London's most famous single, "Cry Me a River," was written by her high-school classmate, Arthur Hamilton, and produced by Troup. The recording became a million-seller after its release in December 1955 and also sold on re-issue in April 1983 from the attention brought by a Mari Wilson cover. London performed the song in the film The Girl Can't Help It (1956), and her recording gained later attention in the films Passion of Mind (2000) and V for Vendetta (2006).
Other popular singles include "Hot Toddy," "Daddy," and "Desafinado." Recordings such as "Go Slow" epitomized her career style: her voice is slow, smoky, and sensual.
The song "Yummy Yummy Yummy" was featured on the HBO television series Six Feet Under and appears on its soundtrack album. Her last recording was "My Funny Valentine" for the soundtrack of the Burt Reynolds film Sharky's Machine (1981).
Though primarily remembered as a singer, London also made more than 20 films. Her widely regarded beauty and poise (she was a pinup girl prized by GIs during World War II) contrasted strongly with her pedestrian appearance and streetwise acting technique (much parodied by impersonators). One of her strongest performances came in Man of the West (1958), starring Gary Cooper and directed by Anthony Mann, in which her character, the film's only woman, is abused and humiliated by an outlaw gang.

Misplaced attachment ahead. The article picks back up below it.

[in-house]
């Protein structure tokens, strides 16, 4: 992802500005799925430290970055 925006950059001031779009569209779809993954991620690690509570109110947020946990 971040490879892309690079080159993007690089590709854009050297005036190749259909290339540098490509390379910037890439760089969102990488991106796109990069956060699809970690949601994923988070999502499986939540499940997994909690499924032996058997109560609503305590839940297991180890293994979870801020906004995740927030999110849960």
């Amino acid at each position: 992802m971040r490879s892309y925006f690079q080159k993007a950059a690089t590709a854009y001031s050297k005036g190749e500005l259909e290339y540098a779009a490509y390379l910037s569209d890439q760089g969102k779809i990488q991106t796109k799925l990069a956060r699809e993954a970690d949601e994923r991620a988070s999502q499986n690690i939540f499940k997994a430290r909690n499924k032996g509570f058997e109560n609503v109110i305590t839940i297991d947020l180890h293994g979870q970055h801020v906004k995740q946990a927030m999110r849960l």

She performed on many television variety series and also in dramatic roles, including guest appearances on Rawhide (1960) and The Big Valley (1968). Her ex-husband, Webb, was executive producer for the series Emergency!, and in 1972 he hired both his ex-wife and her husband, Troup, for key roles. London received second-billing as nurse, Dixie McCall, while Troup received third-billing as emergency-room physician, Dr. Joe Early. She and her co-stars, Robert Fuller, Randolph Mantooth, and Kevin Tighe, also appeared in an episode of the Webb-produced series, Adam-12, reprising their roles. London and Troup appeared as panelists on the game show Tattletales several times in the 1970s. In the 1950s London appeared in an advertisement for Marlboro cigarettes singing the "Marlboro Song," and in 1978 appeared in television advertisements for Rose Milk Skin Care Cream. Her song "Love Must Be Catchin' On" appeared in the premiere episode of the ABC series Pan Am on Sunday, September 25, 2011.
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5.^ McKnight-Trontz, Jennifer (1999) Exotiquarium: Album Art from the Space Age "St. Martin's Press" p. 77. ISBN 0-312-20133-8.
6.^ "A Small Voice Makes Big Stir" Life, February 18, 1957, p. 74.
7.^ Cason, Buzz (2004) Living the Rock 'N' Roll Dream: The Adventures of Buzz Cason "Hal Leonard." p. 102. ISBN 0-634-06672-2.
8.^ Julie London - Biography
Martin, Douglas (October 19, 2000). "Julie London, Sultry Singer and Actress of 50's, Dies at 74." The New York Times. Retrieved January 5, 2011.
"A small voice to make a big stir: Julie London gets back to movies". Life: pp. 74–78. February 18, 1957. "Julie London." The Times. October 19, 2000. Retrieved 2009-10-25.